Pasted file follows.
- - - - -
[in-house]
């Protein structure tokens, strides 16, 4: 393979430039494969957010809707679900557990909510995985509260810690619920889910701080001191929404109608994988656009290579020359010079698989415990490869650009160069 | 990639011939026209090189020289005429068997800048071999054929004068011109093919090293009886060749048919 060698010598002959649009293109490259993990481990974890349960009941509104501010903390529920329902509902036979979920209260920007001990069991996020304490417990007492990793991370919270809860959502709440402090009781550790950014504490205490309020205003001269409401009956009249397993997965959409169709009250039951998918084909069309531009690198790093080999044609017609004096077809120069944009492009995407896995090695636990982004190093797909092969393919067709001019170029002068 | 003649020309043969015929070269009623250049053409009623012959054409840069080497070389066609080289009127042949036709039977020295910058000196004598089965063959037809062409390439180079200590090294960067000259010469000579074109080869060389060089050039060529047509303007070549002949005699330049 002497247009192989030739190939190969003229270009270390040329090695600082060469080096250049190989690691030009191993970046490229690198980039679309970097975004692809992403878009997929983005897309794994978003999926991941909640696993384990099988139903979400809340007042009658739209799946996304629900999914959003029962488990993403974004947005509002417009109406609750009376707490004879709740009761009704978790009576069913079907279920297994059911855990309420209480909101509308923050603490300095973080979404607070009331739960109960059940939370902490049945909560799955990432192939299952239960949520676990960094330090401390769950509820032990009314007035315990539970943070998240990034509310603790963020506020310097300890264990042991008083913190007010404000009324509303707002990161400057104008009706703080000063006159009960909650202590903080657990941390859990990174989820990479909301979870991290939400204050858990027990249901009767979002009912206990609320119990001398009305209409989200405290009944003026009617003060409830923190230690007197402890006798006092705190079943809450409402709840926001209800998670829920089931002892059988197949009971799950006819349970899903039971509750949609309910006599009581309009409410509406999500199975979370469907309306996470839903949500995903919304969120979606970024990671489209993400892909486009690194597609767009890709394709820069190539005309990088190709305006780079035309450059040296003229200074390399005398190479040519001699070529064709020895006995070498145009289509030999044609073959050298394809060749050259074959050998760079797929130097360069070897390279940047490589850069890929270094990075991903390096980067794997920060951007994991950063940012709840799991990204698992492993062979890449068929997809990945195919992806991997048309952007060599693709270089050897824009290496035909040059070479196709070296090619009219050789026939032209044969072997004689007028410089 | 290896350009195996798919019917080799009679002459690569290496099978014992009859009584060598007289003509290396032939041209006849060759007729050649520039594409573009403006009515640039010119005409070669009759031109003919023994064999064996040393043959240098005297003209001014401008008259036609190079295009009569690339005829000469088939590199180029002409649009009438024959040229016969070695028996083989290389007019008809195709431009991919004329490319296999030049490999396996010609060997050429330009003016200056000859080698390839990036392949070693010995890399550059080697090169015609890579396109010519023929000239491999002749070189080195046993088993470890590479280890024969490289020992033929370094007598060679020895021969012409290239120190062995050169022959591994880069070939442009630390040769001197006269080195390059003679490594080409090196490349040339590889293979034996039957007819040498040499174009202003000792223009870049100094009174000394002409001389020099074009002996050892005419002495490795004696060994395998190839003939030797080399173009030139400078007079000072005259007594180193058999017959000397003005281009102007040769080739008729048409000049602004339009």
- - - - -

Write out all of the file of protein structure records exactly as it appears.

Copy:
[in-house]
């Protein structure tokens, strides 16, 4: 393979430039494969957010809707679900557990909510995985509260810690619920889910701080001191929404109608994988656009290579020359010079698989415990490869650009160069 | 990639011939026209090189020289005429068997800048071999054929004068011109093919090293009886060749048919 060698010598002959649009293109490259993990481990974890349960009941509104501010903390529920329902509902036979979920209260920007001990069991996020304490417990007492990793991370919270809860959502709440402090009781550790950014504490205490309020205003001269409401009956009249397993997965959409169709009250039951998918084909069309531009690198790093080999044609017609004096077809120069944009492009995407896995090695636990982004190093797909092969393919067709001019170029002068 | 003649020309043969015929070269009623250049053409009623012959054409840069080497070389066609080289009127042949036709039977020295910058000196004598089965063959037809062409390439180079200590090294960067000259010469000579074109080869060389060089050039060529047509303007070549002949005699330049 002497247009192989030739190939190969003229270009270390040329090695600082060469080096250049190989690691030009191993970046490229690198980039679309970097975004692809992403878009997929983005897309794994978003999926991941909640696993384990099988139903979400809340007042009658739209799946996304629900999914959003029962488990993403974004947005509002417009109406609750009376707490004879709740009761009704978790009576069913079907279920297994059911855990309420209480909101509308923050603490300095973080979404607070009331739960109960059940939370902490049945909560799955990432192939299952239960949520676990960094330090401390769950509820032990009314007035315990539970943070998240990034509310603790963020506020310097300890264990042991008083913190007010404000009324509303707002990161400057104008009706703080000063006159009960909650202590903080657990941390859990990174989820990479909301979870991290939400204050858990027990249901009767979002009912206990609320119990001398009305209409989200405290009944003026009617003060409830923190230690007197402890006798006092705190079943809450409402709840926001209800998670829920089931002892059988197949009971799950006819349970899903039971509750949609309910006599009581309009409410509406999500199975979370469907309306996470839903949500995903919304969120979606970024990671489209993400892909486009690194597609767009890709394709820069190539005309990088190709305006780079035309450059040296003229200074390399005398190479040519001699070529064709020895006995070498145009289509030999044609073959050298394809060749050259074959050998760079797929130097360069070897390279940047490589850069890929270094990075991903390096980067794997920060951007994991950063940012709840799991990204698992492993062979890449068929997809990945195919992806991997048309952007060599693709270089050897824009290496035909040059070479196709070296090619009219050789026939032209044969072997004689007028410089 | 290896350009195996798919019917080799009679002459690569290496099978014992009859009584060598007289003509290396032939041209006849060759007729050649520039594409573009403006009515640039010119005409070669009759031109003919023994064999064996040393043959240098005297003209001014401008008259036609190079295009009569690339005829000469088939590199180029002409649009009438024959040229016969070695028996083989290389007019008809195709431009991919004329490319296999030049490999396996010609060997050429330009003016200056000859080698390839990036392949070693010995890399550059080697090169015609890579396109010519023929000239491999002749070189080195046993088993470890590479280890024969490289020992033929370094007598060679020895021969012409290239120190062995050169022959591994880069070939442009630390040769001197006269080195390059003679490594080409090196490349040339590889293979034996039957007819040498040499174009202003000792223009870049100094009174000394002409001389020099074009002996050892005419002495490795004696060994395998190839003939030797080399173009030139400078007079000072005259007594180193058999017959000397003005281009102007040769080739008729048409000049602004339009």